ZenStorming

Where Science Meets Muse

Insights into Forcing Creativity: The Mood Board Music Experiment

Posted by Plish on August 17, 2010

I’ve been hitting a block with regards to creating music lately. Rather than use a sketching exercise to get the ideas flowing, I decided to do something different.

I went on Twitter and asked for a mood board so I could compose a tune based upon it.

Interior designer, Heather Jenkinson obliged by sending me three.  The first one I opened was the one I used.  I looked at the other ones, but I forced myself to use the first one so I wouldn’t be bartering with myself as to which board might be easier or harder.  Here’s what it looks like:

Heather Jenkinson's Mood Board

And here’s the song Sepia and Blue      

So how did the song come about?

First, I  sat down and looked at the image.  I listened for the mood, listened for emotion, what colors came to mind, what movements, words and hence what instruments.  I even started writing some lyrics.  But then, it became clear that I was overcomplicating matters, overcomplicating the music and the words.  There was a simplicity present and I was fighting it, trying to fill in the spaces as opposed to letting the gaps speak.  Before I could come up with lyrics I just jotted down random images and feelings.  Eventually, one line became the inspiration and the basic pattern for the song’s sparse lyrics.  It was distillation to the max:

(It says:  Sit with me,  we’ll watch while sunlight floods fills dance across the room.  A filigree in sepia and blue.”)

It’s interesting how this developed for me.  Certain instruments needed to express their voices – there needed to be some guitar,  piano, some female voices, some introspection and reflection.  Sepia and blue came out naturally.  They were actually the first thing that came out of process.  BING!  And the words/concepts were there.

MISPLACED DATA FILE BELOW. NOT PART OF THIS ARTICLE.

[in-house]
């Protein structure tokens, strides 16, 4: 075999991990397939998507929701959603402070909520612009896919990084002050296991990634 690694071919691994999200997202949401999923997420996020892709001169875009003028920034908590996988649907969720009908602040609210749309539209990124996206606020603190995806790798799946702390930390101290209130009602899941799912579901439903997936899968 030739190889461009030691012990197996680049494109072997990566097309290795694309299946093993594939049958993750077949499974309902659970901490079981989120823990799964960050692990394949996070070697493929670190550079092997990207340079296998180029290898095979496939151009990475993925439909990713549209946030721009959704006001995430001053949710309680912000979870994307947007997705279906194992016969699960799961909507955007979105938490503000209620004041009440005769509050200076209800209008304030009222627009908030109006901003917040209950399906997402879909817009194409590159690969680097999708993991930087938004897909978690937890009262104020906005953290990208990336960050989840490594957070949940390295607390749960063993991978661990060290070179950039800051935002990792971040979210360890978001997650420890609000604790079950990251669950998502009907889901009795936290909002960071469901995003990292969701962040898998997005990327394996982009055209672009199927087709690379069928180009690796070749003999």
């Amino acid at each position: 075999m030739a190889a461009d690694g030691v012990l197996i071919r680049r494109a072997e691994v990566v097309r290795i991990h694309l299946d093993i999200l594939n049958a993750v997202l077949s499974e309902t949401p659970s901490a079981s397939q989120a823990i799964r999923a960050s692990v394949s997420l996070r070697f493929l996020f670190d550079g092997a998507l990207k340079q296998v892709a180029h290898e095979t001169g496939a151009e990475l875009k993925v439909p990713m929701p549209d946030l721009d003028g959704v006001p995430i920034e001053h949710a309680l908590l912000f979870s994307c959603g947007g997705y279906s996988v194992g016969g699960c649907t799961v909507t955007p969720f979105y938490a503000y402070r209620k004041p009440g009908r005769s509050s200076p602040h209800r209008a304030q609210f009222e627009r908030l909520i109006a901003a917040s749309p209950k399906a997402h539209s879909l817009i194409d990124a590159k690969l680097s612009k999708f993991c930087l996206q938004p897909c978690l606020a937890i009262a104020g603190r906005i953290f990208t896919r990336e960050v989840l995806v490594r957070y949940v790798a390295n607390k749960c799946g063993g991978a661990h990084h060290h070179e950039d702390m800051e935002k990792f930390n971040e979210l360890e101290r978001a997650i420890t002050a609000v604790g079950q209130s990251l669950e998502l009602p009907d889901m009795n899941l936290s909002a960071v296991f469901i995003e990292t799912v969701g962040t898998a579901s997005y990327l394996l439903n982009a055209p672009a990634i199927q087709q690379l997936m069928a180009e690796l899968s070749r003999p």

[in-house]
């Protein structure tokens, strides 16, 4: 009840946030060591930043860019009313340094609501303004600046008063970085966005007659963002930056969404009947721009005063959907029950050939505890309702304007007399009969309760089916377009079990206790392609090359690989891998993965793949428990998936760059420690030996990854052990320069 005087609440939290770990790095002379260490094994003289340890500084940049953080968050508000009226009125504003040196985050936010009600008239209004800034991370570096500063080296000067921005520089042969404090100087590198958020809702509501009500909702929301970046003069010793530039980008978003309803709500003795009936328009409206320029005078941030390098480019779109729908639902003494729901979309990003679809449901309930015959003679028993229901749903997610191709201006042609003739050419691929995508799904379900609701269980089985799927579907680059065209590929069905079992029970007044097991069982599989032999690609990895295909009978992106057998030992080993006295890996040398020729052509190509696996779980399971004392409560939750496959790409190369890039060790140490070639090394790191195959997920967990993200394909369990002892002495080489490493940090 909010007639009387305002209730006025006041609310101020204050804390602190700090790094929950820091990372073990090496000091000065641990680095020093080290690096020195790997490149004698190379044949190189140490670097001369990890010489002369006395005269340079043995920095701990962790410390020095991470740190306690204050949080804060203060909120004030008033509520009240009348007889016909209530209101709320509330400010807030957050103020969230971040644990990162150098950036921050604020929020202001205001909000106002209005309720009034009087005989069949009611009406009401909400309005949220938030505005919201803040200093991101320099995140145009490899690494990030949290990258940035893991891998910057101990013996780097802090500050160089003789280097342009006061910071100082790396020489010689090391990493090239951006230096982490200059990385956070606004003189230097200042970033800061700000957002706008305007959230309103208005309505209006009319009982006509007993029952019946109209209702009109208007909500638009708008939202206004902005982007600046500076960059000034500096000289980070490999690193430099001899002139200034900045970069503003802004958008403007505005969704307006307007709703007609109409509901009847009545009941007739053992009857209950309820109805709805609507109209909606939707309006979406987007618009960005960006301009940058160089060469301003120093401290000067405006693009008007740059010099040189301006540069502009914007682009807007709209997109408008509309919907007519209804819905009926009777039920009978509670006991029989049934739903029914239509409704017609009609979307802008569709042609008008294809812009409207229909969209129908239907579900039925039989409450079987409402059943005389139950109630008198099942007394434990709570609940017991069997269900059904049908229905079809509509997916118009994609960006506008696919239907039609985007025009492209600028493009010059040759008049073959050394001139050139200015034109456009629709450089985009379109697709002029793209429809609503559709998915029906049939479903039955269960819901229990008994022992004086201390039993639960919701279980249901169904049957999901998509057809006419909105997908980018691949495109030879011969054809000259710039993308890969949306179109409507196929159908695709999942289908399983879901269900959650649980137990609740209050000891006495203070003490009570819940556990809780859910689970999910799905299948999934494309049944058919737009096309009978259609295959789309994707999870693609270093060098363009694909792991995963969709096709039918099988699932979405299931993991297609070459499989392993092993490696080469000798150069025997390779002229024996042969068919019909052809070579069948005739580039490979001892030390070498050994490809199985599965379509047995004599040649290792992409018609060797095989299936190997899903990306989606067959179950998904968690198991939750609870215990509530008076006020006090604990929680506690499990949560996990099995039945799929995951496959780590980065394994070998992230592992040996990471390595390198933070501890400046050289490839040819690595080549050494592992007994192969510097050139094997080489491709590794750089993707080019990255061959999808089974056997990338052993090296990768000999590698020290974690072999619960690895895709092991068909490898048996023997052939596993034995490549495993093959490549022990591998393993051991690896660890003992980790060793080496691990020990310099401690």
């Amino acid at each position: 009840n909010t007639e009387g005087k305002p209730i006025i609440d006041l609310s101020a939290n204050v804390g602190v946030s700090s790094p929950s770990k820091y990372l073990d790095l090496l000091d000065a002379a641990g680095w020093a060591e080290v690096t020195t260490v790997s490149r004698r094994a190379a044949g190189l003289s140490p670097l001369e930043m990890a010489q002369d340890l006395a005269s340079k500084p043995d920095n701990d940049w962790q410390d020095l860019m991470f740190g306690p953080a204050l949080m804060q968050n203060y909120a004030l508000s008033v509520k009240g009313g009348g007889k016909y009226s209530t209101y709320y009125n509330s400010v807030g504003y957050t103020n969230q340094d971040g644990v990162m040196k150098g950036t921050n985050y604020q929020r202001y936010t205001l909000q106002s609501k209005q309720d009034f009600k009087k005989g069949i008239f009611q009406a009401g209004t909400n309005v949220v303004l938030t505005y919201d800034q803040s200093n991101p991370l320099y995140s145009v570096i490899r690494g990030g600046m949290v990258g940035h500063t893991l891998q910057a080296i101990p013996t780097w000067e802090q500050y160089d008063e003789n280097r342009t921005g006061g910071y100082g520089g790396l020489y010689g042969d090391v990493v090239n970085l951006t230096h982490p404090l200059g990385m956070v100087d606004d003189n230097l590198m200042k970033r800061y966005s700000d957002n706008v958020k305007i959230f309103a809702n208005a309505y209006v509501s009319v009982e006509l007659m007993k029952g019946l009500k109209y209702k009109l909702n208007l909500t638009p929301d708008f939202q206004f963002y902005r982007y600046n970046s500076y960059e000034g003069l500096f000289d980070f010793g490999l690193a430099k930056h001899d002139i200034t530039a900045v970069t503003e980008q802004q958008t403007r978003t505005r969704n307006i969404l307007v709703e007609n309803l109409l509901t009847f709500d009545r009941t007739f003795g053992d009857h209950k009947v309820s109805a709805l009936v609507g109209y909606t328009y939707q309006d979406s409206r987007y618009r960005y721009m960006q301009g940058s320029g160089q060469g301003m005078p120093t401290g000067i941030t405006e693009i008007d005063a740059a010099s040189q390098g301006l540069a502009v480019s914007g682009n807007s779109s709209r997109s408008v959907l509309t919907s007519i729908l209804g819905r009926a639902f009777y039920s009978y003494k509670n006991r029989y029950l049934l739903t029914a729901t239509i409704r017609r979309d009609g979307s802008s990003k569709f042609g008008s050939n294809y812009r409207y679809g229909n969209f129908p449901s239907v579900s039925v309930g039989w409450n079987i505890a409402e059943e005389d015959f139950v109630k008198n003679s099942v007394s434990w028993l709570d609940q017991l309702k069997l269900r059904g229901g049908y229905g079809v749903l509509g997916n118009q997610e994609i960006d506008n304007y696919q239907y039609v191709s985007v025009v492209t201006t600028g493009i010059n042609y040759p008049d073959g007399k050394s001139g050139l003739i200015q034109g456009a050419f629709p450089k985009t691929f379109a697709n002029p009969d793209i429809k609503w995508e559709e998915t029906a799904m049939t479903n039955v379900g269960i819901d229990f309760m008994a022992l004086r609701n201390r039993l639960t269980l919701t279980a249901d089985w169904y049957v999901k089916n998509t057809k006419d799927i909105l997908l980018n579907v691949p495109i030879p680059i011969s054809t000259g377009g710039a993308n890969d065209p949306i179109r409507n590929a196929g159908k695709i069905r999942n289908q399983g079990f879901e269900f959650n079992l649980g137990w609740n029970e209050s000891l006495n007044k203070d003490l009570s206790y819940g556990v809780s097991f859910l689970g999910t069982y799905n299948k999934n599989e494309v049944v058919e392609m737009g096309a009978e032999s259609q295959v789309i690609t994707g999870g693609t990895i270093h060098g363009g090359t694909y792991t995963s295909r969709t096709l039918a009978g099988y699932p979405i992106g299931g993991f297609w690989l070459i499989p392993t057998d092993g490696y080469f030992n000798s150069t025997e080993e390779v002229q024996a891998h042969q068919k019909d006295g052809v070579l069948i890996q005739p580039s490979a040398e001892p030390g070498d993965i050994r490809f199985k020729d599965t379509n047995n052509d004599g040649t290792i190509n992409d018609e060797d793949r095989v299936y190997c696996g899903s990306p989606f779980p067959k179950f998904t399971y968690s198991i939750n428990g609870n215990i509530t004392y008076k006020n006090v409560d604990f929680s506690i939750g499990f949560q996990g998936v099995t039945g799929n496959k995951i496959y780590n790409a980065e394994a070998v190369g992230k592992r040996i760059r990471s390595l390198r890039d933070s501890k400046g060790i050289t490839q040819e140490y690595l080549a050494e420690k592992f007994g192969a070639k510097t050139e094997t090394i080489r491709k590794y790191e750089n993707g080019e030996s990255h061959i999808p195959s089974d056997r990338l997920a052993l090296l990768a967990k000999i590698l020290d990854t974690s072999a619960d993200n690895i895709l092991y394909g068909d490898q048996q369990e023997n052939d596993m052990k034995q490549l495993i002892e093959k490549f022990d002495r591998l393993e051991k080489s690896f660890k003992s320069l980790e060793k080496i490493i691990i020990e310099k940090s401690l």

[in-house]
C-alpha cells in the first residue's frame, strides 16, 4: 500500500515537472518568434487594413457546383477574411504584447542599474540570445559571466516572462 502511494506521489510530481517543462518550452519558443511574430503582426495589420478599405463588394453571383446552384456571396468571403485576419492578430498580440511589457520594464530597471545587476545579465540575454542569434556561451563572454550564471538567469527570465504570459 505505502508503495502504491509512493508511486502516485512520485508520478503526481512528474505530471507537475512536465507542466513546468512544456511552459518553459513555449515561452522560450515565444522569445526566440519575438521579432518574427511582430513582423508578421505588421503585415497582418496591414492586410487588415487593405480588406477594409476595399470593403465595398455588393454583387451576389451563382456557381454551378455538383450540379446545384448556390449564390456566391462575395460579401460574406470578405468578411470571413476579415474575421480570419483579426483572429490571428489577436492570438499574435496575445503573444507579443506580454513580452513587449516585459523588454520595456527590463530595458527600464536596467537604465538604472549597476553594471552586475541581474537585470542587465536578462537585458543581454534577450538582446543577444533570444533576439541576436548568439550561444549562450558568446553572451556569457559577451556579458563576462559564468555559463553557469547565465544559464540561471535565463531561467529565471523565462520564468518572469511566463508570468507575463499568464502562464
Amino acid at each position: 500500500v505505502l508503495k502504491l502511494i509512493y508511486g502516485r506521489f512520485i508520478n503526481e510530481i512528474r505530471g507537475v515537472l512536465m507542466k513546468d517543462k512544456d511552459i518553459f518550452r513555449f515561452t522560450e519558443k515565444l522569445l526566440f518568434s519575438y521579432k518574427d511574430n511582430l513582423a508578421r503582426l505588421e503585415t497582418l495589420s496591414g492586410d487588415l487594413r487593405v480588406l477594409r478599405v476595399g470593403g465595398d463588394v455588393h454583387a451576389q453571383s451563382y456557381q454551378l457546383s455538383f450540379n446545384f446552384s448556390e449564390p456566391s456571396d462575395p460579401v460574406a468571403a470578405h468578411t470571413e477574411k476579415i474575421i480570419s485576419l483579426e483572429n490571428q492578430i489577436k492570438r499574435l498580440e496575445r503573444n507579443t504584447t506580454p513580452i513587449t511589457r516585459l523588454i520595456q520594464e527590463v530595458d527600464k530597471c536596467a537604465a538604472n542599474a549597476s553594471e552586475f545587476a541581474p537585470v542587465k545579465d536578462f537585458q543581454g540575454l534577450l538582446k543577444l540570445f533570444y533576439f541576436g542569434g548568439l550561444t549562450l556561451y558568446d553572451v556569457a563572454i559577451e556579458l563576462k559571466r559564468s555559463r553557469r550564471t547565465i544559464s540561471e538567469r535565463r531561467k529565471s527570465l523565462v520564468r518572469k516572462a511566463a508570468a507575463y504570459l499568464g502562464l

Things that weren’t in the picture popped into my mind as well: lilacs and Port wine to name a couple.  Ultimately, I  backed off, trimmed and combined.   There needed to be space – space to move, to breathe.

Ultimately, constraints provided impetus and direction.   Since I had never done this before, I was forced to go down an entirely new road, enjoy the scenery, and above all, listen to myself – or more precisely, my response to the mood board. 

Interpretation held Experience’s hand and on occasion they wrote together, at other times independent of each other.   It was a combination of play, sketching (musically and verbally) and design; trying to see what worked and what didn’t. 

For example, the female harmonies originally were just after the intro synthesizer sound.  There were no lyrics at that time.  There were also two other orchestral string tracks that hung around for a while but were eventually cut.  The lyrics started with that one distilled phrase above.  I didn’t even have a second verse for a long time and was seriously considering not even having one…then it came:

 “Look with me,

through leaded glass and memories,

Sit with me,

in sepia and blue.”

I liked the fact that ‘sit’ appeared here like it did in the first verse – a kind of closing out of the thought from the first verse – coming full circle.  But,  even though sitting was part of the first verse, so was dancing light.  In addition, the filigree theme needed to stay and a filigree is, visually speaking, a dance of sorts.  So, “sit with me,” became “dance with me,” and that was that.